Why don’t young employees just do what is asked of them? Why don’t they take initiative?
This past week I gave a keynote and someone approached me afterwards to pose these questions. She explained her frustration with new hires, explaining they ‘won’t pitch in to help when help is needed.’ Rather, they wait to be told what to do.
This is a common complaint among managers who assume young people won’t take initiative and lack intuition and drive. In reality, young people are expecting more guidance from their co-workers.
Here’s a brief explanation of why:
During the past several decades, major social shifts occurred, influencing how children are raised. The generations born since 1981 were considerably more protected, supervised, and provided for than previous generations. Parents started to play an influential role in their upbringing. Raised as mini-adults, children actively looked to parents, teachers, and coaches to guide them.
Furthermore, in the aftermath of the Great Recession, parents worried about the future financial stability of their children. Suddenly, increased pressure was being placed on children to achieve excellence in something – school, sports, music, art – any talent which may lead to scholarships, job offers, and other opportunities.
As a result, the generation entering the workforce now knows how to be laser-focused and high achieving, but may also struggle with the learning process. It’s difficult for them to have a beginner mindset, and they will worry about making mistakes or letting someone down.
Not surprisingly, young professionals today are typically more interested than previous generations in finding mentors. They have grown up under the close watch of adults, and access to social media equipped them with a constant stream of information and advice from others. From a young age, they were taught their ideas are important and valuable and they crave opportunities to learn and be challenged.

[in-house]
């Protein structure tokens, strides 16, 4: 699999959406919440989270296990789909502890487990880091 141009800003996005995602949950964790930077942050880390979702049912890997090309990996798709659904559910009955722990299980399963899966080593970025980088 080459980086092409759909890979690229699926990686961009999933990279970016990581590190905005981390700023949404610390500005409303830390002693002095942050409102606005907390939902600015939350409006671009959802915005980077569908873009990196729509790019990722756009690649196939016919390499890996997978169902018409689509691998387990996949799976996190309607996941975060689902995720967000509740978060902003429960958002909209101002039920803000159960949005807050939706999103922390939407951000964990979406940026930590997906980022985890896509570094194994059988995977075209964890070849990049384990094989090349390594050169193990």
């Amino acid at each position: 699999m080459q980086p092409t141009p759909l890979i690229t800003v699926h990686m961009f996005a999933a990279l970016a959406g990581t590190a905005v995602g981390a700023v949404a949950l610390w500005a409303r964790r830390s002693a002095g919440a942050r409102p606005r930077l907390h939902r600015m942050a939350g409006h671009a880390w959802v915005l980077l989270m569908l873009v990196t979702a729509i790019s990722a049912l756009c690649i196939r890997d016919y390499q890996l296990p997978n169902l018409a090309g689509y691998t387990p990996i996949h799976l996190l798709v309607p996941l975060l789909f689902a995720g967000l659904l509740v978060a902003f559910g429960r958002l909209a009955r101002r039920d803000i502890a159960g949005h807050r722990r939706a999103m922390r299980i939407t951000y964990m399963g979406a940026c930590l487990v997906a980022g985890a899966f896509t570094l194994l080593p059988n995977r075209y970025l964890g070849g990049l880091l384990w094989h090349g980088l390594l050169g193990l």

For all of these reasons, employers need to be mindful of how they onboard, train, guide, and mentor their teams.
If your organization wants to launch a mentoring effort, keep in mind that it doesn’t look the same as it has traditionally, but there are many benefits to be realized.
Here are a few tips to keep in mind:
- Mentoring programs need to be multi-faceted. Young professionals want more than one mentor. They are active in many different forums and social media networks, which provides immediate access to people from all around the world. One senior person can no longer be the only place a young person turns for career support.
- Mentoring works both ways. Senior leaders have invaluable knowledge which needs to be shared, but so do young professionals. Today, every generation has something to learn and something to teach.
- Mentoring can function on a large scale to benefit entire organizations. Young employees want to be able to work on projects they are passionate about and they like the idea of having a direct pipeline to the top decision-makers. Companies like IBM, Target, and UnitedHealth Group have acted upon this insight, inviting young people to serve on think tanks, beta testers, or launch new initiatives.
- Mentoring doesn’t have to be time-consuming. Companies like BMO Financial and Intel have launched micro-mentoring programs, giving employees quick access to groups of mentors and skill-building opportunities. Rather than go through formal training, micro-mentoring helps professionals improve a very specific skill, such as time management.
- Mentoring is effective at team-building. Regardless of the size of organization, mentoring has proven effective at establishing a community, and creating empathy and trust among co-workers. It’s impossible to engage employees without understanding them, which can only come from time spent building relationships.
Support, encouragement, and regular feedback are all essential in molding a generation of future leaders. Understanding their ambitions – as well as their concerns – and welcoming their ideas will go far in developing individuals who are not only ready to take on executive roles, but also who are loyal to your organization.
Looking for more ways to boost your organization? Get in touch with us to start leading the future of work.